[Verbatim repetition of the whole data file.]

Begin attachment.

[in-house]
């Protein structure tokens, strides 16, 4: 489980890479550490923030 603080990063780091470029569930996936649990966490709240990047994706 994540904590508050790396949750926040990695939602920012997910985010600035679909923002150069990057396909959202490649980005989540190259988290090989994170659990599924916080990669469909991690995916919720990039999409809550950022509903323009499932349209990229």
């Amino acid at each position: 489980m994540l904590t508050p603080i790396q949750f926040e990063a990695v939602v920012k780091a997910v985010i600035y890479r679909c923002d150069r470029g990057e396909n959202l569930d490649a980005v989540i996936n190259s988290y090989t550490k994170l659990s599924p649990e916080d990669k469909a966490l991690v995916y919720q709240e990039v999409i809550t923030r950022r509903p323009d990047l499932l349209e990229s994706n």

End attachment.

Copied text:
[in-house]
């Protein structure tokens, strides 16, 4: 489980890479550490923030 603080990063780091470029569930996936649990966490709240990047994706 994540904590508050790396949750926040990695939602920012997910985010600035679909923002150069990057396909959202490649980005989540190259988290090989994170659990599924916080990669469909991690995916919720990039999409809550950022509903323009499932349209990229």
């Amino acid at each position: 489980m994540l904590t508050p603080i790396q949750f926040e990063a990695v939602v920012k780091a997910v985010i600035y890479r679909c923002d150069r470029g990057e396909n959202l569930d490649a980005v989540i996936n190259s988290y090989t550490k994170l659990s599924p649990e916080d990669k469909a966490l991690v995916y919720q709240e990039v999409i809550t923030r950022r509903p323009d990047l499932l349209e990229s994706n």